Last night I got an emergency email from one of my clients. A new section of their website wasn’t working correctly. I quickly checked the site and discovered that a new feature that had been implemented a few days back was malfunctioning. I looked through the code, but everything seemed fine there. I updating any associated plugins with the newest versions, but that didn’t fix it either. Then I discovered the issue.
The new feature that had been released a few days prior had everything setup correctly except for the final connection of the data to a 3rd party service. A very small but very important step. I make the fix in 5 minutes and the issue was solved.
Afterwards I felt frustrated that I had let something like that slip. I tested the new feature before launch, but had failed to test that particular integration. I had assumed that it would just work.
My new motto: testing, not assumptions.
When you add a new feature to your site, whether a new plugin, new form, or a whole new shopping cart experience, make sure you test the entire chain of events. Don’t assume that just because it worked on your development site that it will also work on the live site.
Test New Features
- Submit data through the form and make sure the notifications and confirmations are behaving as they should.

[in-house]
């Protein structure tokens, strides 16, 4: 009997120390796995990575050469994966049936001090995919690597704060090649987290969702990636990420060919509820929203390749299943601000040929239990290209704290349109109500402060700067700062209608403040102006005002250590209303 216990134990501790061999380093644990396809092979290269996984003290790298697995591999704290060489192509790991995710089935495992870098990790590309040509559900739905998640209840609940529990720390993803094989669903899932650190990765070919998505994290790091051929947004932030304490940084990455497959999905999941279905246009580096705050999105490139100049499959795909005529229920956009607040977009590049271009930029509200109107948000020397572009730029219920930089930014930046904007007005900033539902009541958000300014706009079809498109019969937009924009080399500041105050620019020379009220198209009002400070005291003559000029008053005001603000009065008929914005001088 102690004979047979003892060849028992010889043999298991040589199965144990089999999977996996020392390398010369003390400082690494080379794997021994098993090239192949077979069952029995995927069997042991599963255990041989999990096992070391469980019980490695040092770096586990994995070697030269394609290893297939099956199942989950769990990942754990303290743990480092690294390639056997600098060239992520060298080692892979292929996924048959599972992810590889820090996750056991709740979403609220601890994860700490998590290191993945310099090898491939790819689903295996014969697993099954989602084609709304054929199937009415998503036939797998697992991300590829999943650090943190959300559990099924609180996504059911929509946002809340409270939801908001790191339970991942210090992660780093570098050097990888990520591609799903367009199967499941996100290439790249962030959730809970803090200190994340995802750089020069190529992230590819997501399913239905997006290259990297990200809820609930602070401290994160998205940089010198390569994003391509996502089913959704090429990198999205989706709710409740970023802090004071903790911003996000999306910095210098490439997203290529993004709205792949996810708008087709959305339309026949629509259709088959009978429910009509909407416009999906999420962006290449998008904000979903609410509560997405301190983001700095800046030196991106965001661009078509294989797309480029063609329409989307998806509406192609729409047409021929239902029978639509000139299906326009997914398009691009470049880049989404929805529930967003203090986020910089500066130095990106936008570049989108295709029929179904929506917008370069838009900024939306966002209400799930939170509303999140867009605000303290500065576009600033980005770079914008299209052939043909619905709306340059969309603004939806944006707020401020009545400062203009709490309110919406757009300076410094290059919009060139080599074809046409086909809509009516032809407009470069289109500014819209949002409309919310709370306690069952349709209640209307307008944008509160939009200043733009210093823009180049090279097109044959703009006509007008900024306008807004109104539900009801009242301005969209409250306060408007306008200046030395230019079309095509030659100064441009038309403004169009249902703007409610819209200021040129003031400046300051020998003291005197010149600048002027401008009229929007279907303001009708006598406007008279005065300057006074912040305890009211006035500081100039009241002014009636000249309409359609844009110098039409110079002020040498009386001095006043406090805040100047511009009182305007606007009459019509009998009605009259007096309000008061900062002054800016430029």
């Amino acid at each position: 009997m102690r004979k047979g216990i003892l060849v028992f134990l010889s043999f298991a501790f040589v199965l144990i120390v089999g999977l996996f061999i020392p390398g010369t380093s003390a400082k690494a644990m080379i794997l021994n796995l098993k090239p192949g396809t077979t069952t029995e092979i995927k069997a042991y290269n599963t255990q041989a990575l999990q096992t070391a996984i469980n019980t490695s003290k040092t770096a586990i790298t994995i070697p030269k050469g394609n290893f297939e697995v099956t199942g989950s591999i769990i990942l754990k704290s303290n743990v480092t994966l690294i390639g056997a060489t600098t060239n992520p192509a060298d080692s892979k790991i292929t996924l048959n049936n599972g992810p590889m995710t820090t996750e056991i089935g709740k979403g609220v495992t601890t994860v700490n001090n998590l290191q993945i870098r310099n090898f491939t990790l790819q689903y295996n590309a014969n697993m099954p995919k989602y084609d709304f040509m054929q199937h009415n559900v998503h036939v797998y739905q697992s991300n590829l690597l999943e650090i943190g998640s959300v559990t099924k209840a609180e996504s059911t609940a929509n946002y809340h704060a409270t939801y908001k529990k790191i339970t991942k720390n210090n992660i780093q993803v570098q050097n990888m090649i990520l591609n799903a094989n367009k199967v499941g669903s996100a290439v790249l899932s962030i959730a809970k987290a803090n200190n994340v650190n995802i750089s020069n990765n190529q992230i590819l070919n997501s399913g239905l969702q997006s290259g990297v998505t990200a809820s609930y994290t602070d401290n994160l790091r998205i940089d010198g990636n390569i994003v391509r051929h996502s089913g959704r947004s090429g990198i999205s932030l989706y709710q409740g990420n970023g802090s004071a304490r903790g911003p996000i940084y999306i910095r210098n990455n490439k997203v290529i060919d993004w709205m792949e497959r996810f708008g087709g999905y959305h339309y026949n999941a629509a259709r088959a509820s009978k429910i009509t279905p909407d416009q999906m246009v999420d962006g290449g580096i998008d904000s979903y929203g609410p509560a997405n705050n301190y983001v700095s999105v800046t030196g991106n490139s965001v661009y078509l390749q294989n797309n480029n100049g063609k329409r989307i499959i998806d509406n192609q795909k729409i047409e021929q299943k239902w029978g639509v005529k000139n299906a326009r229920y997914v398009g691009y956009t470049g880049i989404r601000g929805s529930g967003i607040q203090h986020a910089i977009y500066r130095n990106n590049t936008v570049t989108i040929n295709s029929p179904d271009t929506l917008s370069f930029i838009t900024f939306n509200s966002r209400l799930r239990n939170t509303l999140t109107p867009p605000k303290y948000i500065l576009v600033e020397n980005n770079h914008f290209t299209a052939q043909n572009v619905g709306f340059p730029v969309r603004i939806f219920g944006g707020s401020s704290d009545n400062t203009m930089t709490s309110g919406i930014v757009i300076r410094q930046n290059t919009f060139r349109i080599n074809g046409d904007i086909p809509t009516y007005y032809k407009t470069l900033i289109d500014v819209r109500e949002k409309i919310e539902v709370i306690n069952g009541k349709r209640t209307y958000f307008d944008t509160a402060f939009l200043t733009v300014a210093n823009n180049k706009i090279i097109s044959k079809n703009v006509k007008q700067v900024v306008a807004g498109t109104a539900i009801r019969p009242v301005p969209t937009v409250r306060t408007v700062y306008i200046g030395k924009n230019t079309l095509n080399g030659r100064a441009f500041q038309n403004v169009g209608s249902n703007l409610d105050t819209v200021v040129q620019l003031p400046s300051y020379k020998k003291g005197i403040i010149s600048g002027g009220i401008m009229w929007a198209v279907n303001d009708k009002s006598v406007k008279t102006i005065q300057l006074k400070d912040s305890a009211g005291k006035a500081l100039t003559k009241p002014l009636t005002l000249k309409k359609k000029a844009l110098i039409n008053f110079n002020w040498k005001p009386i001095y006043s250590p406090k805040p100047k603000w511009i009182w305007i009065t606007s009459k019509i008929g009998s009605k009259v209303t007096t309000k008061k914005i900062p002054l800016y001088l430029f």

- After installing a new plugin turn on WP_DEBUG and see if there are any errors that show up. Even if there are none, test each piece of functionality of the new plugin to make sure its working correctly with your site. Do not assume that the plugin will “just work”, test it out to make sure.
- Go through every step of the e-commerce checkout experience on your site and make sure each screen displays the correct data and functions the way it should. Try different scenarios to see if you can it not work. If it works even when you try to break it, that’s a good sign.
Your Site is a Unique Use Case
With the proliferation of quality plugins and extensions on the market today, we expect that when they are installed on our site they will work. As much as I wish that was always the case, it will pay of in the long run to test each piece of functionality of your shiny new plugin. Plugin authors try to make their code as compatible as they can, but it is difficult to test for every use case on the internet.
Don’t assume a new feature will work, test it to make sure.